The Recommended Allocation To Keep Up With Inflation Has Changed
For funds that seek to match or beat inflation, like a Safety Net goal or Emergency goal, we seek to take on minimal risk while allowing your portfolio the potential growth needed to keep up with inflation. Learn about our updated portfolio allocation recommendations for your emergency funds.
At Betterment, we are routinely evaluating our investment strategies to help you achieve your financial goals. As part of that routine evaluation process, we have recently updated our recommended portfolio allocation for goals that seek to keep up with inflation.
Goals like our Safety Net goal or an emergency fund are designed to be an account you can withdraw from in the case of an unexpected financial situation, such as a large medical bill or the loss of a job. If your emergency money is sitting out of the market and it’s not invested, it runs the risk of losing buying power over time because of inflation. A key risk to this money is that it loses purchasing power as time goes on. A key aim for such goals is to match—or beat—inflation, so that your dollars can keep as much buying power over time as possible.
We updated our recommended allocation for goals that seek to keep up with inflation from 15% stocks to 30% stocks.
Based on updated analysis below that considers the current yield curve and inflation expectations, our recommendation is that a 30% stock portfolio is the appropriate allocation for your emergency funds. The chosen allocation is designed to match our assumptions regarding long term inflation. We revisit these assumptions annually, and our assumption for long term inflation is still 2%. As interest rates have moved lower, the yield on low asset assets has also gone down. Now, an investor must take slightly more risk to achieve a return that may beat inflation.
Just as they have in the past, these economic conditions could change again in the future—which is why we routinely evaluate our strategies over time.
Keeping Inflation At Bay
In order to determine the right level of portfolio risk, we need two key pieces of information:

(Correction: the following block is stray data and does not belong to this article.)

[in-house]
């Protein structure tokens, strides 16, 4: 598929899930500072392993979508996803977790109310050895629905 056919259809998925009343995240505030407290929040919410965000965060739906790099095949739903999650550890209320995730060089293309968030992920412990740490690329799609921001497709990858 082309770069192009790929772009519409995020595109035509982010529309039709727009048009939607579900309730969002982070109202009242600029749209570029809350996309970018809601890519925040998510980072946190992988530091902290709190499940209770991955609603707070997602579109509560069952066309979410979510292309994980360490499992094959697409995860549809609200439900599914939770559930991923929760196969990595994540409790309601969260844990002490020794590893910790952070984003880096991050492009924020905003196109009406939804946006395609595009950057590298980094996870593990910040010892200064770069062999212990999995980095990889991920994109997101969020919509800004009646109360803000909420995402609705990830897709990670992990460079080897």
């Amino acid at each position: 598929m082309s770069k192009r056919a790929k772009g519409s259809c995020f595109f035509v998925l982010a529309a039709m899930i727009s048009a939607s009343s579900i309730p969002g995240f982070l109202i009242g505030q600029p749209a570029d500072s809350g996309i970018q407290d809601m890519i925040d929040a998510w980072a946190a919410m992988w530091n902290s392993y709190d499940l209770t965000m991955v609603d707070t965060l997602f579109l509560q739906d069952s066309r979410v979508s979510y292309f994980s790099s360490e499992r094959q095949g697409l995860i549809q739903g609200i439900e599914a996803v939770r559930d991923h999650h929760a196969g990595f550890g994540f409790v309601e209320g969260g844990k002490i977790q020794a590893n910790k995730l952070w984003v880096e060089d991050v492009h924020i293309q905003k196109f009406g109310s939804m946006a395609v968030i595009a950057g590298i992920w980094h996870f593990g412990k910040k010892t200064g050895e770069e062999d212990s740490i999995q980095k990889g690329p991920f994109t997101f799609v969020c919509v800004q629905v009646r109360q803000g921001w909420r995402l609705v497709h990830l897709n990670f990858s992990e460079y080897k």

- The expected return of the portfolio
- The expected rate of inflation
Our current inflation assumption is 2% per year. We review our inflation assumptions annually to make sure they reflect the current economic environment, which is always changing.
The expected return of the portfolio has two key components: the risk-free rate and the expected return on risky assets.
Yield on U.S. Treasury bonds determines the risk-free rate. Since U.S. Treasury bonds are backed by the U.S. government, they are considered to be virtually risk-free. We also estimate how much additional return we might expect from holding risky assets, such as stocks or corporate bonds. Putting these two pieces together gives us the total expected return for the portfolio.
As of January 2021, short-term U.S. Treasury bonds were expected to have a 0.10% annual yield. This means that holding these bonds until they mature will produce about a 0.10% annualized return, which is less than the 2% we need in order to combat inflation, based on our current inflation assumptions.
By taking slightly more risk, Betterment seeks to improve on the 0.10% risk-free investment return. Based on our asset class return assumptions, we expect that the total returns for our 30% stock portfolio could potentially be 2.1% after fees*, which is slightly higher than our inflation expectations.
We Recommend A Buffer
Unfortunately, we can’t predict the future, so the actual performance of our 30% stock portfolio may turn out to be different than our projected assumptions.
We can use history to help us understand the range of potential outcomes. Our 30% stock portfolio’s worst performance in a historical backtest would have been -22.9%, during the Great Financial Crisis.**
To help protect against a temporary market drop, we recommend that you hold an additional buffer that’s 30% of your target amount—which generally represents at least three months of normal expenses—to insulate against down markets.
For example, if three months of expenses is $10,000, we recommend that you hold $13,000 in our goal.
Why not just hold cash?